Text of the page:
Were there any legendary fights or screaming arguments on set?
There were definitely heated moments.
I know at least one actor, Kyle Vogt (who played Peter), quit in the middle of the film. Was this an amicable split?
I guess so. I think he gave it a certain amount of time and then that time ran out and he said, “OK. I gotta go. It doesn’t matter that my most pivotal scene in the film is coming up.” As Tommy says, “That’s life.”
Did anyone ever take the director aside and point out the flaws, like, “This character doesn’t show up ever again. What’s the deal?”
Yeah, but he never budged.
Were any lines improvised?
Very few. He was very big on having his script being word-for-word. We snuck a few in there. That’s gonna be a fun part of the book, what some of the lines have to do with [what was going on behind the scenes].
How did you get the idea to write the book?
When I went on the international tour of the film a few years ago, I was talking to fans, and they couldn’t believe this stuff [behind the scenes] happened. They said it sounded like a movie in real life. I figured people would want to know what the journey was in getting the film made.
In interviews, Tommy Wiseau won’t say where he’s from or how he financed the movie, besides importing t-shirts. Does your book reveal any of that, with his blessing?
Yes, there’s going to be an intimate look into Tommy’s life and background. It won’t be just a book about making “The Room” but about the process of Tommy getting [the idea for it].
Will there be interviews with all the cast?
Yeah, I will cover everyone involved.
Was there any resistance from the cast to take part in the book?
I had kept in pretty good contact with everyone, and they wanted to reveal what being filmed was like. The movie doesn’t answer one question about itself. It’s just one big question. As much as people enjoy the film, for me, the story of how it got there is even more entertaining.
How long did it take to get a book offer?
How did Simon & Schuster know about “The Room”?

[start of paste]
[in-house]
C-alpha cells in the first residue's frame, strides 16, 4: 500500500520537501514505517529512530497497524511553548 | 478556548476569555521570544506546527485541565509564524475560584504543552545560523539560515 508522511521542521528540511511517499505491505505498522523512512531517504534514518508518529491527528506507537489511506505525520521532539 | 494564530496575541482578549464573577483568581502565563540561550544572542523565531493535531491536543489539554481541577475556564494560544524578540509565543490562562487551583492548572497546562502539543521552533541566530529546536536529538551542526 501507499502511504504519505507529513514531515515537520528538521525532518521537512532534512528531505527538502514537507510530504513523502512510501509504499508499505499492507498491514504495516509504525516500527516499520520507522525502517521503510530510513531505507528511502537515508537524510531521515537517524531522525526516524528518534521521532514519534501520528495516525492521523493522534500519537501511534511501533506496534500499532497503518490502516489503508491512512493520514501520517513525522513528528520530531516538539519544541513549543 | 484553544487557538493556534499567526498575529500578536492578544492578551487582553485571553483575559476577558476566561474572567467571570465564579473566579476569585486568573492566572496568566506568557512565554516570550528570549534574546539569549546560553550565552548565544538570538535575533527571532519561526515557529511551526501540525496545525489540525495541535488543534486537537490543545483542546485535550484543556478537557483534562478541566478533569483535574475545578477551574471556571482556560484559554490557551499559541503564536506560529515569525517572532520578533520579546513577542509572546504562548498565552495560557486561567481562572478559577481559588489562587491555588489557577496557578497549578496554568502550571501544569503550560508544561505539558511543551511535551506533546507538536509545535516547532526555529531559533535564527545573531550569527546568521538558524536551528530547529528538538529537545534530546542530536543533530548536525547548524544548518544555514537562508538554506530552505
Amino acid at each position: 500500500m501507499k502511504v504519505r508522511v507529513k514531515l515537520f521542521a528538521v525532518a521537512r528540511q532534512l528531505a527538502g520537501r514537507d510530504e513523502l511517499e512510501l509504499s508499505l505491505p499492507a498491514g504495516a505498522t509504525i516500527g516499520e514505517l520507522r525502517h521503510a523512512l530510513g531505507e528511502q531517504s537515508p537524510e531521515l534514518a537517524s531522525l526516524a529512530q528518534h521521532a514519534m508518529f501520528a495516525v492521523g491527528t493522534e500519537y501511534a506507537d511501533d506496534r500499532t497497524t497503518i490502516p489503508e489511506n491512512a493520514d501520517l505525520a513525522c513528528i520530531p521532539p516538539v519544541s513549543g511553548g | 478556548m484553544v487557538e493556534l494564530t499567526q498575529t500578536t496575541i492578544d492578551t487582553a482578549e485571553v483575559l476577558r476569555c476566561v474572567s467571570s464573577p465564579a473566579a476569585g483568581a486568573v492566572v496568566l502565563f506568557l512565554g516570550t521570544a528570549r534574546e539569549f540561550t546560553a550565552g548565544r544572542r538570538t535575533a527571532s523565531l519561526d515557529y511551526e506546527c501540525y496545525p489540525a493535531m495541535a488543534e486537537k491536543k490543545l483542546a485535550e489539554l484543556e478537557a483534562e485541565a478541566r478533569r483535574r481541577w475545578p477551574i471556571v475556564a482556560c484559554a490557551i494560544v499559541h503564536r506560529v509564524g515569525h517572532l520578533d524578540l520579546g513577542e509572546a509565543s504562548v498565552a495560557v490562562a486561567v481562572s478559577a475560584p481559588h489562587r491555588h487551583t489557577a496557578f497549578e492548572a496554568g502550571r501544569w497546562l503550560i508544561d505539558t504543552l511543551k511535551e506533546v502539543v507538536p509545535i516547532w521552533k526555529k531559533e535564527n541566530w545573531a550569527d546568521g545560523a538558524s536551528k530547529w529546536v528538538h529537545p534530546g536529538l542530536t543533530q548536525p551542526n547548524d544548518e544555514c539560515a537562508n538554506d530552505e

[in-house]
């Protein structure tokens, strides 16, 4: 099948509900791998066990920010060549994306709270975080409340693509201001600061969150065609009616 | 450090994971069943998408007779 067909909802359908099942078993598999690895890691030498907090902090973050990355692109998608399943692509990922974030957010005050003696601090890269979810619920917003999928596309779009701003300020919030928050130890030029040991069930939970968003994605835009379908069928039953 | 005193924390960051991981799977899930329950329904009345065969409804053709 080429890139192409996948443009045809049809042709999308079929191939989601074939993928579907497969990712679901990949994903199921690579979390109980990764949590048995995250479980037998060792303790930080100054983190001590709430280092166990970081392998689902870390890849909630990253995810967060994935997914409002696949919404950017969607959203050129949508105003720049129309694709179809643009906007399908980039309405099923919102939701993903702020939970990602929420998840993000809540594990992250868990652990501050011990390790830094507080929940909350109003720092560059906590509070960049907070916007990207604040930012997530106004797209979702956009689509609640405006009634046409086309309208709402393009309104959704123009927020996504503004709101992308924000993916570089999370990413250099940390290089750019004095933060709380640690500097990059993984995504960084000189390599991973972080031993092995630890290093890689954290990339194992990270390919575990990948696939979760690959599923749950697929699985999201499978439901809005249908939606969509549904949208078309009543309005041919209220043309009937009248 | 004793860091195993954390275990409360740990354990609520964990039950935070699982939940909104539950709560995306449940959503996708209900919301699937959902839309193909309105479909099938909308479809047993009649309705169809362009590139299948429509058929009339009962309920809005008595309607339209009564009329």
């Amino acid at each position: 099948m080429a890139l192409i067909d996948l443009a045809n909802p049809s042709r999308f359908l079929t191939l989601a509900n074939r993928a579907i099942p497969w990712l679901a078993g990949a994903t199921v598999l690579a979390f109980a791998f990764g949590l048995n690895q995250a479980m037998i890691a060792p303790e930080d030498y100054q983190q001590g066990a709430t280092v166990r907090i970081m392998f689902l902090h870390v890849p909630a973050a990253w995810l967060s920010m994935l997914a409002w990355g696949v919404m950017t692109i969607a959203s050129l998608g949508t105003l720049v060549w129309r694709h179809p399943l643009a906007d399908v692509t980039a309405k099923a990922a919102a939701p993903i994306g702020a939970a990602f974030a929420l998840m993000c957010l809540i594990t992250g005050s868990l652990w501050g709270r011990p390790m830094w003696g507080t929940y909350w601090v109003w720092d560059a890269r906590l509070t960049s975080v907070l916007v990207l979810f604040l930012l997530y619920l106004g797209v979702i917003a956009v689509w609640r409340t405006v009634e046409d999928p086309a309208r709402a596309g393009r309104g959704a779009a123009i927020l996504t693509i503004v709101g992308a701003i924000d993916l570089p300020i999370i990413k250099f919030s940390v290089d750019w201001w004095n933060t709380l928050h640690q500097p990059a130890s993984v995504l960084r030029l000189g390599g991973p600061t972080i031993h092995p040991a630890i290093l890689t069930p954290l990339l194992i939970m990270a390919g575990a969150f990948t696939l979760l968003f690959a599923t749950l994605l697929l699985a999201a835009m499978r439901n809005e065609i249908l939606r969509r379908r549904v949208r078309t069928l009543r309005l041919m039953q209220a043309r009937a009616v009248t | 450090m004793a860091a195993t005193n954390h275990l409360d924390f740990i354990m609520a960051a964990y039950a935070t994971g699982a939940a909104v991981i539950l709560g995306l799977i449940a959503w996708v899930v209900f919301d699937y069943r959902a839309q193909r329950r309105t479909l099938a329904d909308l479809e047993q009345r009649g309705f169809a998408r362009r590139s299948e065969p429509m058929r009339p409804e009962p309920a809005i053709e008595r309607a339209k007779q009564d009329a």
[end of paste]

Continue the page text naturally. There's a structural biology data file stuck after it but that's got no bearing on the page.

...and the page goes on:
A lot of people there are fans!
What’s your recollection of the film’s LA premiere seven years ago?
It was just complete—people were hypnotized with laughter. Some people [walking out of the theater] looked dismayed, some said they’ll never be the same again after seeing the film. One guy said he may never get hard again.
By that point were you laughing with them or trying to hide?
I was laughing with them. I had watched the dailies for months before that and it was a lot of fun. But then to see the audience who thought they were gonna get the work of Tennessee Williams and then they get this…I thought, maybe I’ll enjoy this from the lobby. But by the end I peeked back in, and people were going nuts. It was almost as if this master comedian set it up.
In interviews, Tommy Wiseau gives the impression that he’s thrilled now that people have any positive reaction, however mocking. Was he initially hurt that there wasn’t a more serious reaction?
I think at the end of the day he was happy people were entertained. Even though the audience reacted in one of the strangest ways the entertainment industry has ever seen.
So you’ve done a few films for 5SecondFilms.com?
The room’s original superfan, Michael Rousselet, started 5SecondFilms.com. Patton Oswalt caught on and wanted to do one. I just shot one with him and Juliette Lewis. His latest film for the site can be viewed here.
The Room is a very high-profile cult film. Do you get a lot of offers now for other roles?
I am getting some non-cult offers. I’m looking to do something really different from the whole world of The Room, like playing a serial killer or something.